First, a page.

Freezing and Defrosting
In the OCP design, attention is given to Atoms only by specific dynamics embodied in MindAgents or Tasks, which then allow Atoms to carry out particular operations. However, as we've hinted in the introduction, the number of Atoms in the system is very large, and not all Atoms can be realistically kept in memory all the time. This is the reason for the creation of the cache-enabled AtomSpaces.
When one enables caching, only a subset of Atoms is kept in RAM (usually a reasonably small subset), and the other Atoms are cached out to disk — we say they're frozen, because they can't be the subjects of any transformations made by the CIM-Dynamics.
Atoms are frozen (cached to disk) and defrosted (loaded back into RAM) based on a component of their AttentionValue called the Long-Term Importance (LTI). When an Atom's LTI drops below a certain threshold i1, it is removed from RAM, and a proxy is kept in its place. The proxy uses much less space than the original Atom, and it remains involved in the relationships that included the cached Atom.
Maintaining the proxy allows the system to keep the Atom's LTI value current, through the process of Importance Updating, which is described in the page on AttentionAllocation. When the proxy's LTI increases above a second threshold i2, the system understands that the Atom has become relevant again, and loads it from the Cache.
Eventually, it may happen that the proxy doesn't become important enough over a very long period of time. In this case, the system should remove even the proxy, if its Long Term Importance (LTI) is below a third threshold i3. Other actions, usually taken by the system administrator, can cause the removal of Atoms and their proxies from RAM. For instance, in an OCP system managing information about a number of users of some information system, the deletion of a user from the system would cause all that user's specific Atoms to be removed.
When Atoms are saved to disk and have no proxies in RAM, they're considered totally frozen, and can only be reloaded by the system administrator. When reloaded, they will be disconnected from the rest of the AtomSpace, and should be given special attention in order to pursue the creation of new Links with the other Atoms in the system.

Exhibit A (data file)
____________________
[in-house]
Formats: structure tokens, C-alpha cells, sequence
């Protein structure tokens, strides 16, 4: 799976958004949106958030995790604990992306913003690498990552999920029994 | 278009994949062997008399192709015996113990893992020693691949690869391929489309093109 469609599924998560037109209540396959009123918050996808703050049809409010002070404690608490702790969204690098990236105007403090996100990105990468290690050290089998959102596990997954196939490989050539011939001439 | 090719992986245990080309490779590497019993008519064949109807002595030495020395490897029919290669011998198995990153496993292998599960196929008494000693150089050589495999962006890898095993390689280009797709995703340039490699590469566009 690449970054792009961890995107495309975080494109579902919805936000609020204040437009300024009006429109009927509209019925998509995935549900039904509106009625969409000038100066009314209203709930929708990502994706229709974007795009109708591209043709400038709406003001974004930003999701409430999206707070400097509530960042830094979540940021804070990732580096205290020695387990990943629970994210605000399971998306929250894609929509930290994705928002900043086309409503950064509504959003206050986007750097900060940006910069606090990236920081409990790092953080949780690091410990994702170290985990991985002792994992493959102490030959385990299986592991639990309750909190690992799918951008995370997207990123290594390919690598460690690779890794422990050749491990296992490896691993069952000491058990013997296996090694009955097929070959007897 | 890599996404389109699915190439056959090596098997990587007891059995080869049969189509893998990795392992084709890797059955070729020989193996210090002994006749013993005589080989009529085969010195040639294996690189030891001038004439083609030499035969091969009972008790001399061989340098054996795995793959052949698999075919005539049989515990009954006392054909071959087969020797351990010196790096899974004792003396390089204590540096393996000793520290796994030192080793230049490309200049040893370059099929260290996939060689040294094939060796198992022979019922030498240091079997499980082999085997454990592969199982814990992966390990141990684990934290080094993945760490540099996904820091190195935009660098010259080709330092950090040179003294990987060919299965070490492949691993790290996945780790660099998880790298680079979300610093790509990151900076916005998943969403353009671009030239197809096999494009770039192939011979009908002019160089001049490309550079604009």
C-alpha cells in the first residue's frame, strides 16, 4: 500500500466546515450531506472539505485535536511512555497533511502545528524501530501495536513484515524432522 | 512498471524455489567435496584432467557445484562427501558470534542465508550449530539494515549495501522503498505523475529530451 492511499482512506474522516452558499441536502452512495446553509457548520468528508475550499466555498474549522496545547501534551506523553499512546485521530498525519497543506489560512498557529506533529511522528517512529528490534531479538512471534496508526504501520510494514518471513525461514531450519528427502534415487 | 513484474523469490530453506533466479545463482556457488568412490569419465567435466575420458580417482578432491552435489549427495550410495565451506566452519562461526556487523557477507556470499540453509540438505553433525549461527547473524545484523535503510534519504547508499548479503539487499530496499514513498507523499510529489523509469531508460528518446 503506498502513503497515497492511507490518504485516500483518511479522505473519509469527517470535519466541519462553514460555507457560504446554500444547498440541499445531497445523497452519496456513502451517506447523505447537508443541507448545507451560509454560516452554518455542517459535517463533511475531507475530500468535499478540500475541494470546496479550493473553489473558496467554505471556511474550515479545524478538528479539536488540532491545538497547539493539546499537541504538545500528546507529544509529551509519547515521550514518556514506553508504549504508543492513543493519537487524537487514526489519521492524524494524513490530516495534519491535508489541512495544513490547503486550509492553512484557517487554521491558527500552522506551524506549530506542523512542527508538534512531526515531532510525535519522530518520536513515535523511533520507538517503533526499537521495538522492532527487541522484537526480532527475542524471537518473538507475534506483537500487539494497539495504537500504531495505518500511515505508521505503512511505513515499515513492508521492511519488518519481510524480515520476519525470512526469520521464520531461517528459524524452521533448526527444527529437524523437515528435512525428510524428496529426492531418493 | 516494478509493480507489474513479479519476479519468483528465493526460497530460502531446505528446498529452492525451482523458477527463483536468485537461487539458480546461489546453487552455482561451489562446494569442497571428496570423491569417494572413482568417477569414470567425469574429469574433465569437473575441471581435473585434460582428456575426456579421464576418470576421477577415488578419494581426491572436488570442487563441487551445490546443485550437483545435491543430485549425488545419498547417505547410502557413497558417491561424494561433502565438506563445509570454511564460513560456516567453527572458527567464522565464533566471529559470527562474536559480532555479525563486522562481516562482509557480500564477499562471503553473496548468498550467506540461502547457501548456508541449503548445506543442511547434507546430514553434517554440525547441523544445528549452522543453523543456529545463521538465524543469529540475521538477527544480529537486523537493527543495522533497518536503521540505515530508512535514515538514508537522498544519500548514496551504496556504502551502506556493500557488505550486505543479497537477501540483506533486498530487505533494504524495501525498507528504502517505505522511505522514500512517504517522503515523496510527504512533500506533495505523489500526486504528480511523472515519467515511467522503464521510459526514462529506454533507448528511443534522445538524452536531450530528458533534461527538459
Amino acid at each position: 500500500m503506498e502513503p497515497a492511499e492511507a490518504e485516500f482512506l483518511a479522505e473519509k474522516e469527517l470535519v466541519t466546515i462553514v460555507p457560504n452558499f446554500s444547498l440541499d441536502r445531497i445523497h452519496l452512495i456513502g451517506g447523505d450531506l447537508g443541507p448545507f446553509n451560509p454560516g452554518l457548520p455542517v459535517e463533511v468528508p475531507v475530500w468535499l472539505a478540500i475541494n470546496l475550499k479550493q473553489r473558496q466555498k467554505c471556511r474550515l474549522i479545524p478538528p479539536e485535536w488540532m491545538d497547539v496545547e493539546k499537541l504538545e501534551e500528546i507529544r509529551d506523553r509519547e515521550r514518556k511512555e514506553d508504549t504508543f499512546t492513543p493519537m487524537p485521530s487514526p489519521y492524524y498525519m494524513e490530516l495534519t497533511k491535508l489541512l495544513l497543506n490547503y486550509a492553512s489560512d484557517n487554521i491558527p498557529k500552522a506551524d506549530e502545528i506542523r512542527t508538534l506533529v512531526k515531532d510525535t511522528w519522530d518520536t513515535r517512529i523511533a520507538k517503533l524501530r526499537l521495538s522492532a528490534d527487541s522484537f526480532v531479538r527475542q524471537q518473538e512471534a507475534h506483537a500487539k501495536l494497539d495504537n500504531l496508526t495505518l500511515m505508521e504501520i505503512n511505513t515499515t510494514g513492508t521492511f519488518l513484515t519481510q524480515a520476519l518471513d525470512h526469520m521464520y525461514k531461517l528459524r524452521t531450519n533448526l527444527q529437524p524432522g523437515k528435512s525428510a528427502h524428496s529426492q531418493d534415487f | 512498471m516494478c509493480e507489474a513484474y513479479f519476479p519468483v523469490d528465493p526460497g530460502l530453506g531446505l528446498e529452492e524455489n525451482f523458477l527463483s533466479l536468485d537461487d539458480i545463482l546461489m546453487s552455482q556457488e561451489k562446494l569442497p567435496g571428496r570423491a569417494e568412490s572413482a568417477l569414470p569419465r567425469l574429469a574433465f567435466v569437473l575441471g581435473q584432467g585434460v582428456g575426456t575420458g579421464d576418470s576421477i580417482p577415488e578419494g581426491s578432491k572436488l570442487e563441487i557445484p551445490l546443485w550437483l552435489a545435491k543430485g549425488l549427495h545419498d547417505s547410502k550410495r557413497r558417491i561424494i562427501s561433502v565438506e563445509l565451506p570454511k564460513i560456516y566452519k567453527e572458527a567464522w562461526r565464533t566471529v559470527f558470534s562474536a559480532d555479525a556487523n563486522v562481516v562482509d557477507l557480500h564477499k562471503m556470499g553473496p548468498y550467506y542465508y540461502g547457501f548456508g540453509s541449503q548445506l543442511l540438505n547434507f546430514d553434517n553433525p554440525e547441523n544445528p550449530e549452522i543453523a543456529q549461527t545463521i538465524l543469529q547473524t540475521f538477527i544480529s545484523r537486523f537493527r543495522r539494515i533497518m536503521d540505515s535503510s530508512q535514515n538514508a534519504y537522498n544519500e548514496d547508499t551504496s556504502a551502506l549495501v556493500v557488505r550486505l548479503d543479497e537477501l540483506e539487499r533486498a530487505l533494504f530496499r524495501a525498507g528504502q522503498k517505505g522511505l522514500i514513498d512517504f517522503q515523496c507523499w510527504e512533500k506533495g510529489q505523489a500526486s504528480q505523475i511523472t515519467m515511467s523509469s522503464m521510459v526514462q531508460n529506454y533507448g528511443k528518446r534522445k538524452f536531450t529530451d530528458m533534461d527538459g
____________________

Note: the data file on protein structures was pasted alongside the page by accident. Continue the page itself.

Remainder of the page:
It's important that the values of i1, i2, and i3 be set correctly. Otherwise, one or more of the following problems may arise:
- If i1 and i2 are too close, the system may spend a lot of resources with freezing and defrosting.
- If i1 is set too high, important Atoms will be excluded from the system's dynamics, decreasing its intelligence.
- If i3 is set too high, the system will forget very quickly and will have to sped resources re-creating necessary but no longer available evidence.
Generally, we want to enforce a degree of hysteresis for the freezing and defrosting process. What we mean is that:
i2 - i1 > c1, c1 > 0 i1 - i3 > c2, c2 > 0
This ensures that when Atoms are defrosted, their importance is still above the threshold for freezing, so they will have a chance to build new Links and become more important, and won't be frozen again very quickly. It also ensures that frozen Atoms stay in the system for a period of time before their proxies are removed and they're definitely forgotten.